Category Archives: SF

On Making Man

On the outside, the worlds, plots, and protagonists of Alfred Bester’s The Demolished Man and Roger Zelazny’s “For a Breath I Tarry” are irreconcilably different. Bester’s world is a technologically advanced 24th Century where some humans have evolved … Continue reading

Posted in SF | Comments Off on On Making Man

The Body, Unignorable

As I write this Italy is reporting its deadliest day since the beginning of the coronavirus. 368 people are dead, and I am reading A.E. Van Vogt’s Slan, Larry Niven’s Ringworld, and Margaret Atwood’s Oryx and Crake for a module called “Altered Humans –… Continue reading

Posted in Atwood, Biology, Climate Change and Ecology, Coronavirus, dystopia, genetics, Margaret Atwood, Niven, Oryx and Crake, SF, Van Vogt | Comments Off on The Body, Unignorable

Once, They Were Wonders

“What type of worker do you think is best from a practical point of view?” “Oh! Perhaps the one who is most honest and hardworking.” “No. The one that is the cheapest. The one whose requirements are the smallest.” This discussion of robots Karel Čapek’… Continue reading

Posted in Automaton, automatons, Hero of Alexandria, Heron of Alexandria, Inventors, robot saints, robots, SF, Zodoc Dederick | Comments Off on Once, They Were Wonders

She Made Herself

In 8 AD, Pygmalion prays a statue to life to be his wife. In 1886, Ewald enlists a fictional Thomas Edison to create Hadaly, a romantic companion who would have the beauty of a human woman without the pesky spirit. In 2009’s (distressingly orientalist)… Continue reading

Posted in Bacigalupi, Chabon, Cynthia Ozick, eta hoffman, Ex Machina, Fantasy, gender, Golem, Marge Piercy, Michael Chabon, Ozick, Piercy, robots, SF, The Future Eve, The Windup Girl, Turing Test | Comments Off on She Made Herself

[Bonus] The Alien Enemy

In the film adaptation of H. G. Wells’s novel, The Ware of the Worlds (1953) imagines a future where the next phase of warfare in human history is the introduction to enemies that are far beyond the bounds of human nature. The invasion of Earth and the introduction of virtually indestructible enemies is a trope […] Continue reading

Posted in Aliens, SF | Comments Off on [Bonus] The Alien Enemy

She’s going to get you: a card game facilitated exploration into imperialism

For our final project, Asia and I decided to create a negotiation style board game based off of H Rider Haggard’s novel She. Below are infographics detailing the rules, objectives, background and characters that the game entails. There is also a forthcoming play through video that you will be able to watch in order to […] Continue reading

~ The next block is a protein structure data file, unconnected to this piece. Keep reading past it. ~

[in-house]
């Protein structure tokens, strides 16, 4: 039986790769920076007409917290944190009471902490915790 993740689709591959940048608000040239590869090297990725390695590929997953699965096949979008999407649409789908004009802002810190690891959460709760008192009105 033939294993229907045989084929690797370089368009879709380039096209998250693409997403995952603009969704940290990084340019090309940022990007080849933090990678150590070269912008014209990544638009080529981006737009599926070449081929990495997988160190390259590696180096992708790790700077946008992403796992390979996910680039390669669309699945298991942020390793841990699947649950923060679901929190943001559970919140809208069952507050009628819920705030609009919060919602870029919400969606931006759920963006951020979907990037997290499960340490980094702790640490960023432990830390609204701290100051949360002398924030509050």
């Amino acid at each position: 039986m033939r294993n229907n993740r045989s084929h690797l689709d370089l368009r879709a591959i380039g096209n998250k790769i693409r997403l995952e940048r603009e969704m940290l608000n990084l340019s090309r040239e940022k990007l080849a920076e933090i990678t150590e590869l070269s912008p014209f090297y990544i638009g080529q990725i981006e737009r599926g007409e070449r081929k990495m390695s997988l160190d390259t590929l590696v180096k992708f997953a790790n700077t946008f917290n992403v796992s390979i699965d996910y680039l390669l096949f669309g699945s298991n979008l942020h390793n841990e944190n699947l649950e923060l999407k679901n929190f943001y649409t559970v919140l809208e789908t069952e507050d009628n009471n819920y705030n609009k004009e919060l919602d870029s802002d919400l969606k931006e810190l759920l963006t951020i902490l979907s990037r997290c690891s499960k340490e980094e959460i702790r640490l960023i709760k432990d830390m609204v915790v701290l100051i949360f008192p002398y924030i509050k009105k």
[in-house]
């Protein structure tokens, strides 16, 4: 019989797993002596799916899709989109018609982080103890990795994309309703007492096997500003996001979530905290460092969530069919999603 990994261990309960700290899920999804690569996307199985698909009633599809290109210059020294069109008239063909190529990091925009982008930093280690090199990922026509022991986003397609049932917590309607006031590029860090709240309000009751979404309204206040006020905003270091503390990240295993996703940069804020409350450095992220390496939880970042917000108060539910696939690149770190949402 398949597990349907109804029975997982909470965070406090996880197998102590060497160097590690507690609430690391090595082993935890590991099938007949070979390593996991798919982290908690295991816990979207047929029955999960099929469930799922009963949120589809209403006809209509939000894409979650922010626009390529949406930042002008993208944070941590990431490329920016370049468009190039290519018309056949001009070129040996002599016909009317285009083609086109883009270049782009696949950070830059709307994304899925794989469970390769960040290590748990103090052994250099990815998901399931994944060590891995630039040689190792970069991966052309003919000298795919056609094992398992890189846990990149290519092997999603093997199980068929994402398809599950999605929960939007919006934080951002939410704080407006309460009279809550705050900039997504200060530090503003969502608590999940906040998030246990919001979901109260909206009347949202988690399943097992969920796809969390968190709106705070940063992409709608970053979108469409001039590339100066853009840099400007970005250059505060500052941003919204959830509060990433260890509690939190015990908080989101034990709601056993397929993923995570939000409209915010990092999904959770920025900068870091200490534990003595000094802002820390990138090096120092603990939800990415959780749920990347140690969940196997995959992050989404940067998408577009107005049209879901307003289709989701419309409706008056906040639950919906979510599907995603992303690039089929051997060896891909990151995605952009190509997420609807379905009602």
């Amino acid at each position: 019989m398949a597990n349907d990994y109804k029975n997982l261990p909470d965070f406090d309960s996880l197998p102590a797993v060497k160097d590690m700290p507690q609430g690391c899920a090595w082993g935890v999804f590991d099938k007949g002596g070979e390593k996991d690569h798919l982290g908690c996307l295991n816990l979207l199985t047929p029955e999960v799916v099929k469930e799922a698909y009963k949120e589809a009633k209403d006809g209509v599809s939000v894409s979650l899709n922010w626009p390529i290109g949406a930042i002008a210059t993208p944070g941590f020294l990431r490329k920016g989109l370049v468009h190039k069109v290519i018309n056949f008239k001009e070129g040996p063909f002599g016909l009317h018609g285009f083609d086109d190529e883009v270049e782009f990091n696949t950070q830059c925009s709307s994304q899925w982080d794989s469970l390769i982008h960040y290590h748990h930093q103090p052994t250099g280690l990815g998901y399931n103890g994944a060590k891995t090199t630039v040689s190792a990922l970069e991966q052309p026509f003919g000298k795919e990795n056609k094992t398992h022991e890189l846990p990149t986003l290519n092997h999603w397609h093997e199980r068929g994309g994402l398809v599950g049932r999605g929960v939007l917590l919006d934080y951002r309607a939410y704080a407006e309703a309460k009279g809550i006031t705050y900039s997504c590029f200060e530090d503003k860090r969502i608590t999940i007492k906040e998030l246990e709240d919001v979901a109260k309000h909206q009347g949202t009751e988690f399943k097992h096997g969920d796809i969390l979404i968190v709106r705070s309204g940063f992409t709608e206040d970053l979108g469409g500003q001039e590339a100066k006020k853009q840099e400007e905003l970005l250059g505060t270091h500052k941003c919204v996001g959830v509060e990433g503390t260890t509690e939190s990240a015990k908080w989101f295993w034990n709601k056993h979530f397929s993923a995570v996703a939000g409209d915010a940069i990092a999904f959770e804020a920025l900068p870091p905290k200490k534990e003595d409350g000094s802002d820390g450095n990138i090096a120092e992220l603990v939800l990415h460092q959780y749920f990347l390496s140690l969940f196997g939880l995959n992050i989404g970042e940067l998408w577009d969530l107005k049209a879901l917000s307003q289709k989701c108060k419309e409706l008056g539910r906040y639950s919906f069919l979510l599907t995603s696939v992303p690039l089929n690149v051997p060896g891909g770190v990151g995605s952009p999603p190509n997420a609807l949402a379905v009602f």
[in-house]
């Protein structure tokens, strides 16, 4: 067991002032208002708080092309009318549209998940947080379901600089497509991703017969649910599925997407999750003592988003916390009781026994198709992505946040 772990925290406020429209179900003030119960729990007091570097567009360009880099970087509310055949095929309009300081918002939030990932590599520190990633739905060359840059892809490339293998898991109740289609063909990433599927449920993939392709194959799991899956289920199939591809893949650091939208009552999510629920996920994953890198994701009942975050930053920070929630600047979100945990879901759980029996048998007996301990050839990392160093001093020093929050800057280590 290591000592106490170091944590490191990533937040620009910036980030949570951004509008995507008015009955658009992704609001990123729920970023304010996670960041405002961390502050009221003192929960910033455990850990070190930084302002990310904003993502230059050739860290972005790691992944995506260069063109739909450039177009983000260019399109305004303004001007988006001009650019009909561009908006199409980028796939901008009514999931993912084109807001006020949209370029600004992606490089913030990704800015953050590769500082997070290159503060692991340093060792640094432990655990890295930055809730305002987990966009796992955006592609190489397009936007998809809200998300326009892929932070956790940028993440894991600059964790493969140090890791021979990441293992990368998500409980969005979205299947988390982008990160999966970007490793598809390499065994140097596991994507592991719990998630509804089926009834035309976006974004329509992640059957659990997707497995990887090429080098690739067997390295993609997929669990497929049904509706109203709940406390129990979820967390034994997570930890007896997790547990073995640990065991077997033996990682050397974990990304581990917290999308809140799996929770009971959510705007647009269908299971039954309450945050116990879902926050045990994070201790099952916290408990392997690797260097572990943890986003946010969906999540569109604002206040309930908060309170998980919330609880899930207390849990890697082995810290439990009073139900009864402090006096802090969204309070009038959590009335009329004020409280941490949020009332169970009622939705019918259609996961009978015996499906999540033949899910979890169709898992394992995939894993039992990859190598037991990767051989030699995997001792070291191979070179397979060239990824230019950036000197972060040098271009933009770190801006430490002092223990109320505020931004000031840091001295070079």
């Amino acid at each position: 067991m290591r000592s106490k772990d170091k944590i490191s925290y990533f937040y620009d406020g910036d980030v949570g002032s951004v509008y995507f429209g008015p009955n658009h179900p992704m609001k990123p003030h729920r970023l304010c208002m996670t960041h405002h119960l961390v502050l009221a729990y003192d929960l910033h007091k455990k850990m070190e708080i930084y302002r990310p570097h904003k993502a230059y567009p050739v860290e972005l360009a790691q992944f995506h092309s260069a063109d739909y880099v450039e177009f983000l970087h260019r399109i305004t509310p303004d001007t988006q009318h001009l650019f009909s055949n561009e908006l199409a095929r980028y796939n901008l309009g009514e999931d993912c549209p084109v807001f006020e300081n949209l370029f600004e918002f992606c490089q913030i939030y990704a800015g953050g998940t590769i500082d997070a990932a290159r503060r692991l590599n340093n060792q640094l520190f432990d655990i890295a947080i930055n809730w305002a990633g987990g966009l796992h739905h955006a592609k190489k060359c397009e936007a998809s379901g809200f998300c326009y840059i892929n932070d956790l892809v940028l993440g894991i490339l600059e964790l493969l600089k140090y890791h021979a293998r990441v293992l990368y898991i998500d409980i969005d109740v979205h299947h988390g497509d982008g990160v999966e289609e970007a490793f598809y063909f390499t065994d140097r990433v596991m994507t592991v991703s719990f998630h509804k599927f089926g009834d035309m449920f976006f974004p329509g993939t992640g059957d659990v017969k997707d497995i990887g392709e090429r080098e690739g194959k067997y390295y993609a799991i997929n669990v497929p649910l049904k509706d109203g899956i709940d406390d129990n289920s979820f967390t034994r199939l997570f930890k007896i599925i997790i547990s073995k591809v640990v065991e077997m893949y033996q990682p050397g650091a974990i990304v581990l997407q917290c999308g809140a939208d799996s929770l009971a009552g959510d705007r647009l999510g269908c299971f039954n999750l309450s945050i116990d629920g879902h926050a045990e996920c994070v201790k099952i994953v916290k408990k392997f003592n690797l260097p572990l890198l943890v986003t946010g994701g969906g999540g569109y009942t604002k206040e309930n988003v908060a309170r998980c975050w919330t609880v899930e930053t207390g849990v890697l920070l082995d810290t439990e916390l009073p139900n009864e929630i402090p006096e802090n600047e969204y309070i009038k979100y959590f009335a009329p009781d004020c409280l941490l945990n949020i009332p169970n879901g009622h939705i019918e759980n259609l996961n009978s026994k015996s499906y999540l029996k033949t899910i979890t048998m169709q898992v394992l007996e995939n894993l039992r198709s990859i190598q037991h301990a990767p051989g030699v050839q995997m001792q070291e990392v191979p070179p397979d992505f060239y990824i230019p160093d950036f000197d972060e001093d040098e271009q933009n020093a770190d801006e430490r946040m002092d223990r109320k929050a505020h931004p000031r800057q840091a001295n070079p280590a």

Posted in board game, Class Projects, Haggard, negotiation, Science Fiction, SF, She, Strategy | Comments Off on She’s going to get you: a card game facilitated exploration into imperialism

[Bonus] Rappaccinis Daughter: a poisonous mystery

Rappaccini’s Daughter, a short story by Nathaniel Hawthorne first published in 1844, follows a young man named Giovanni Guasconti as he falls in love with Beatrice Rappaccini and becomes enraptured in her poisonous world created by her father, Dr. Giacomo Rappaccini. A mystery unfolds in the story as Giovanni learns about Dr Rappaccini’s infamous scientific […] Continue reading

Posted in disney, Fiction, Garden, Haggard, Poison, Rapunzel, Scientists, SF, She, short story | Comments Off on [Bonus] Rappaccinis Daughter: a poisonous mystery

BONUS: Perfection, Obsession, and Self-Worth in Nathaniel Hawthorne’s “The Birthmark”

Today more than ever before, the myth of physical perfection looms like a dark cloud. In the age of celebrity, plastic surgery, and Photoshopped magazine covers, the idea of the perfect appearance is never far from our collective consciousness. “People Magazine” still crowns an annual “Sexiest Man Alive”, and advertisements, billboards, and social media feeds […] Continue reading

Posted in Hawthorne, Nathaniel Hawthorne, SF, short story, The Birthmark | Comments Off on BONUS: Perfection, Obsession, and Self-Worth in Nathaniel Hawthorne’s “The Birthmark”

[BONUS] Poe: Only the Lonely?

I recall my first experience with Edgar Allan Poe as if it was yesterday. It’s my sophomore year of high school on Halloween. My Pre-AP English teacher is clad in unusually dark colors, and she dims the lights while narrating “The Tell-Tale Heart” in her most foreboding voice. I am attracted to the ominous atmosphere […] Continue reading

Posted in loneliness, Ms. Found in a Bottle, Poe, Pym, SF | Comments Off on [BONUS] Poe: Only the Lonely?

[BONUS] A Short History of Body Snatching

Prior to 1832, in the United Kingdom it was only legal for medical schools and anatomists to perform dissections on the bodies of executed criminals. Due to this restriction, there was an extreme shortage of available cadavers, especially as more students became drawn to the medical profession in the 18th and 19th centuries. As a […] Continue reading

Posted in medical ethics, Robert Louis Stevenson, SF | Comments Off on [BONUS] A Short History of Body Snatching